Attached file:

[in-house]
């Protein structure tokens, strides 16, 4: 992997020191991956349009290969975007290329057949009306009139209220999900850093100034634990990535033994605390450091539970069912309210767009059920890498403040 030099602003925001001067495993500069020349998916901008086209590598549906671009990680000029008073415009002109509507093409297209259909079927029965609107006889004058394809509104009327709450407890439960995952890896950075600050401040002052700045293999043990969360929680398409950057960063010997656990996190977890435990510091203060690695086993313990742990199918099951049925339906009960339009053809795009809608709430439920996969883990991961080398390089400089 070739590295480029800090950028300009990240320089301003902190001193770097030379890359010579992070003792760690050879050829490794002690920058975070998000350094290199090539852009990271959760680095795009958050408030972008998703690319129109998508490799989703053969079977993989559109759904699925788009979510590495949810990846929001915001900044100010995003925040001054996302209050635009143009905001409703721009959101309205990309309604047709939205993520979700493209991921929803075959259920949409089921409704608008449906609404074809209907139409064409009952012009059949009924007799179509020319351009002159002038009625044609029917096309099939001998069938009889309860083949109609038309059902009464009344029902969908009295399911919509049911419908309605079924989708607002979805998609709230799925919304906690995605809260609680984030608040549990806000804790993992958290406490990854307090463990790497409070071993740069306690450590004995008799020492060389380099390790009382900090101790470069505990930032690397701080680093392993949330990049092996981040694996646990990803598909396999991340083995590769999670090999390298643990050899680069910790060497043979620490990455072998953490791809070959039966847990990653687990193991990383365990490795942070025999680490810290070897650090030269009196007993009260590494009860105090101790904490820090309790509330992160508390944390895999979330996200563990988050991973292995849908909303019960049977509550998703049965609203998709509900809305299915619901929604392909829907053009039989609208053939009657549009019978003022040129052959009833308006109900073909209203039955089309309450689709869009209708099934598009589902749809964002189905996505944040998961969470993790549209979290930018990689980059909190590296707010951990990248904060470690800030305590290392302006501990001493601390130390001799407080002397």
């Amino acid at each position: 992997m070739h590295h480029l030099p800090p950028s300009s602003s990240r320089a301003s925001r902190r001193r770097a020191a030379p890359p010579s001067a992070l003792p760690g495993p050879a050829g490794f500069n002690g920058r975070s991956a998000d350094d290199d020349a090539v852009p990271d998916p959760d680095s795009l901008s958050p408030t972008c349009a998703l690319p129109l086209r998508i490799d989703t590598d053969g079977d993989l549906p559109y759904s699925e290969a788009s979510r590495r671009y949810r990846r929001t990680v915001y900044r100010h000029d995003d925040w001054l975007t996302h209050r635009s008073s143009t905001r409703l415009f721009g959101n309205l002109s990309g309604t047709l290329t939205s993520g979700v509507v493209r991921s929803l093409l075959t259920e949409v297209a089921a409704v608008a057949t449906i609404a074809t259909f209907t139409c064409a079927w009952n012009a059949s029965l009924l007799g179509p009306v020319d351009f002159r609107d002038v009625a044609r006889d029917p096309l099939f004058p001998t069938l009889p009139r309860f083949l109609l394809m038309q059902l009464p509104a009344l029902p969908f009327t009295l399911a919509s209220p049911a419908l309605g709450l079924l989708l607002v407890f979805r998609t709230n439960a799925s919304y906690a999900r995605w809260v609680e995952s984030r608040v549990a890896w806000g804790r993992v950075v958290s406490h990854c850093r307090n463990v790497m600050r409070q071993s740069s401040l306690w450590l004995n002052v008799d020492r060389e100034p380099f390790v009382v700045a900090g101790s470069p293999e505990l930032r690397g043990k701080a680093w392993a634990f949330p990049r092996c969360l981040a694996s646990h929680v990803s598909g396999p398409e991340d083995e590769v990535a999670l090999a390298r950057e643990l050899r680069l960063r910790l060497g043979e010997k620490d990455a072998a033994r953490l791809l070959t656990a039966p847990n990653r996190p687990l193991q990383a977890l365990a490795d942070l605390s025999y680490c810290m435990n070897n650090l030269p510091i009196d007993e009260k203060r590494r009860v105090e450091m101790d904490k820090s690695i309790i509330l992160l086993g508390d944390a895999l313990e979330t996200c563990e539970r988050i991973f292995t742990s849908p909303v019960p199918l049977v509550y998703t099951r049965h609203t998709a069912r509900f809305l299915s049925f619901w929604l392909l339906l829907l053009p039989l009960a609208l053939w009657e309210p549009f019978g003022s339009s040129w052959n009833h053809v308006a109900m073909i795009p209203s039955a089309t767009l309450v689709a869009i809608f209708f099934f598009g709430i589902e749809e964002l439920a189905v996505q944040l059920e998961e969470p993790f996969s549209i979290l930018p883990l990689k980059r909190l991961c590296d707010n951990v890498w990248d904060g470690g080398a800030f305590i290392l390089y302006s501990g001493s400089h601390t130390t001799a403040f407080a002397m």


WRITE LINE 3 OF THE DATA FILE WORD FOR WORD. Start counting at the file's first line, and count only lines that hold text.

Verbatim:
């Amino acid at each position: 992997m070739h590295h480029l030099p800090p950028s300009s602003s990240r320089a301003s925001r902190r001193r770097a020191a030379p890359p010579s001067a992070l003792p760690g495993p050879a050829g490794f500069n002690g920058r975070s991956a998000d350094d290199d020349a090539v852009p990271d998916p959760d680095s795009l901008s958050p408030t972008c349009a998703l690319p129109l086209r998508i490799d989703t590598d053969g079977d993989l549906p559109y759904s699925e290969a788009s979510r590495r671009y949810r990846r929001t990680v915001y900044r100010h000029d995003d925040w001054l975007t996302h209050r635009s008073s143009t905001r409703l415009f721009g959101n309205l002109s990309g309604t047709l290329t939205s993520g979700v509507v493209r991921s929803l093409l075959t259920e949409v297209a089921a409704v608008a057949t449906i609404a074809t259909f209907t139409c064409a079927w009952n012009a059949s029965l009924l007799g179509p009306v020319d351009f002159r609107d002038v009625a044609r006889d029917p096309l099939f004058p001998t069938l009889p009139r309860f083949l109609l394809m038309q059902l009464p509104a009344l029902p969908f009327t009295l399911a919509s209220p049911a419908l309605g709450l079924l989708l607002v407890f979805r998609t709230n439960a799925s919304y906690a999900r995605w809260v609680e995952s984030r608040v549990a890896w806000g804790r993992v950075v958290s406490h990854c850093r307090n463990v790497m600050r409070q071993s740069s401040l306690w450590l004995n002052v008799d020492r060389e100034p380099f390790v009382v700045a900090g101790s470069p293999e505990l930032r690397g043990k701080a680093w392993a634990f949330p990049r092996c969360l981040a694996s646990h929680v990803s598909g396999p398409e991340d083995e590769v990535a999670l090999a390298r950057e643990l050899r680069l960063r910790l060497g043979e010997k620490d990455a072998a033994r953490l791809l070959t656990a039966p847990n990653r996190p687990l193991q990383a977890l365990a490795d942070l605390s025999y680490c810290m435990n070897n650090l030269p510091i009196d007993e009260k203060r590494r009860v105090e450091m101790d904490k820090s690695i309790i509330l992160l086993g508390d944390a895999l313990e979330t996200c563990e539970r988050i991973f292995t742990s849908p909303v019960p199918l049977v509550y998703t099951r049965h609203t998709a069912r509900f809305l299915s049925f619901w929604l392909l339906l829907l053009p039989l009960a609208l053939w009657e309210p549009f019978g003022s339009s040129w052959n009833h053809v308006a109900m073909i795009p209203s039955a089309t767009l309450v689709a869009i809608f209708f099934f598009g709430i589902e749809e964002l439920a189905v996505q944040l059920e998961e969470p993790f996969s549209i979290l930018p883990l990689k980059r909190l991961c590296d707010n951990v890498w990248d904060g470690g080398a800030f305590i290392l390089y302006s501990g001493s400089h601390t130390t001799a403040f407080a002397m």